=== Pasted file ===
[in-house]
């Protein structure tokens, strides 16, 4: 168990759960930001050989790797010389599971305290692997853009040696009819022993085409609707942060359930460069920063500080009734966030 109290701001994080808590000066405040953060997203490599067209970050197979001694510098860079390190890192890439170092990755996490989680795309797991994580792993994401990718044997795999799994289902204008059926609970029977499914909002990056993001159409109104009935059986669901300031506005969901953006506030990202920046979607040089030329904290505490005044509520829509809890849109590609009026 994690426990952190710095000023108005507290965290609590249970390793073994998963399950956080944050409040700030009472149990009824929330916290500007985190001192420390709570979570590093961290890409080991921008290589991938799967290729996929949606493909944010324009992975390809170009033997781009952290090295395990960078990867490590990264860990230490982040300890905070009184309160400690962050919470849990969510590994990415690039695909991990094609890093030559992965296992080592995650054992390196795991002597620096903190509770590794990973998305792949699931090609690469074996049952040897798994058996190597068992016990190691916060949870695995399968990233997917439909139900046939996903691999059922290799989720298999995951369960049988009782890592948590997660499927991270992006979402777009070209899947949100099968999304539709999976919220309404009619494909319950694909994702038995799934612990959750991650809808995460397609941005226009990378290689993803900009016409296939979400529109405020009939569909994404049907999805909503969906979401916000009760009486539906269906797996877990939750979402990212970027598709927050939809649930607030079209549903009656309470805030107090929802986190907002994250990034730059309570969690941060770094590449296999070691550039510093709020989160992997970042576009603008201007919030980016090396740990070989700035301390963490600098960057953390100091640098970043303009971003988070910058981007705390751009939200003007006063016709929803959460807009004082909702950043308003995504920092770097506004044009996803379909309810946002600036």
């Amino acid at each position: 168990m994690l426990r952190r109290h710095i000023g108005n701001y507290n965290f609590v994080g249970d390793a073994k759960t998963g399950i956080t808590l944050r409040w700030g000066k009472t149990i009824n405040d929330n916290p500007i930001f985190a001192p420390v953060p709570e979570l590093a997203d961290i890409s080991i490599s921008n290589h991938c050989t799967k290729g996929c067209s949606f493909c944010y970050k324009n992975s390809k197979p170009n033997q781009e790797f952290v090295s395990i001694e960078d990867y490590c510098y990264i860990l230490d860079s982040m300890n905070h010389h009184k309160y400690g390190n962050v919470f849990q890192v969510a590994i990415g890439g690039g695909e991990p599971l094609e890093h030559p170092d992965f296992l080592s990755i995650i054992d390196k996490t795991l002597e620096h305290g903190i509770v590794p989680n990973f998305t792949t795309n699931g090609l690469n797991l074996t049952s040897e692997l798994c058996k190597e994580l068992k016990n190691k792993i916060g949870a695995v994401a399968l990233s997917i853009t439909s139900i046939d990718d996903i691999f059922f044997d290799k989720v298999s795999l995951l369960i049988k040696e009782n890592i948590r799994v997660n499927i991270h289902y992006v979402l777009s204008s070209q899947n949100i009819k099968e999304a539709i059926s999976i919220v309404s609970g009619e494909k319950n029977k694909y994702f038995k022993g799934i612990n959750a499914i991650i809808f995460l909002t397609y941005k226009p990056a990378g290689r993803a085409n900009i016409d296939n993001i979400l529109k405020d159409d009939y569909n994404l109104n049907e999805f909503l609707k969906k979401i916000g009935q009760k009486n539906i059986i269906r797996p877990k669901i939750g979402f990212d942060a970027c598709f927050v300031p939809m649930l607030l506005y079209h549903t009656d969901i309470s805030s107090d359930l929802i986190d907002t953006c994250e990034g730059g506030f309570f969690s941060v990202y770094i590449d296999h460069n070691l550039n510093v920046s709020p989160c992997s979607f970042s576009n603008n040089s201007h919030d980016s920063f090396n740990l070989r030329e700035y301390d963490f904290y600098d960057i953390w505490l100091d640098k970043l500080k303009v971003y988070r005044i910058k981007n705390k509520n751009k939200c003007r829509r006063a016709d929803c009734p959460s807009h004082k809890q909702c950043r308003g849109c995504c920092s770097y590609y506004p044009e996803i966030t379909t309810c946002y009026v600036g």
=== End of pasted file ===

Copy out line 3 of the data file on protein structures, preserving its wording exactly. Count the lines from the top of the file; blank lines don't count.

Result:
């Amino acid at each position: 168990m994690l426990r952190r109290h710095i000023g108005n701001y507290n965290f609590v994080g249970d390793a073994k759960t998963g399950i956080t808590l944050r409040w700030g000066k009472t149990i009824n405040d929330n916290p500007i930001f985190a001192p420390v953060p709570e979570l590093a997203d961290i890409s080991i490599s921008n290589h991938c050989t799967k290729g996929c067209s949606f493909c944010y970050k324009n992975s390809k197979p170009n033997q781009e790797f952290v090295s395990i001694e960078d990867y490590c510098y990264i860990l230490d860079s982040m300890n905070h010389h009184k309160y400690g390190n962050v919470f849990q890192v969510a590994i990415g890439g690039g695909e991990p599971l094609e890093h030559p170092d992965f296992l080592s990755i995650i054992d390196k996490t795991l002597e620096h305290g903190i509770v590794p989680n990973f998305t792949t795309n699931g090609l690469n797991l074996t049952s040897e692997l798994c058996k190597e994580l068992k016990n190691k792993i916060g949870a695995v994401a399968l990233s997917i853009t439909s139900i046939d990718d996903i691999f059922f044997d290799k989720v298999s795999l995951l369960i049988k040696e009782n890592i948590r799994v997660n499927i991270h289902y992006v979402l777009s204008s070209q899947n949100i009819k099968e999304a539709i059926s999976i919220v309404s609970g009619e494909k319950n029977k694909y994702f038995k022993g799934i612990n959750a499914i991650i809808f995460l909002t397609y941005k226009p990056a990378g290689r993803a085409n900009i016409d296939n993001i979400l529109k405020d159409d009939y569909n994404l109104n049907e999805f909503l609707k969906k979401i916000g009935q009760k009486n539906i059986i269906r797996p877990k669901i939750g979402f990212d942060a970027c598709f927050v300031p939809m649930l607030l506005y079209h549903t009656d969901i309470s805030s107090d359930l929802i986190d907002t953006c994250e990034g730059g506030f309570f969690s941060v990202y770094i590449d296999h460069n070691l550039n510093v920046s709020p989160c992997s979607f970042s576009n603008n040089s201007h919030d980016s920063f090396n740990l070989r030329e700035y301390d963490f904290y600098d960057i953390w505490l100091d640098k970043l500080k303009v971003y988070r005044i910058k981007n705390k509520n751009k939200c003007r829509r006063a016709d929803c009734p959460s807009h004082k809890q909702c950043r308003g849109c995504c920092s770097y590609y506004p044009e996803i966030t379909t309810c946002y009026v600036g």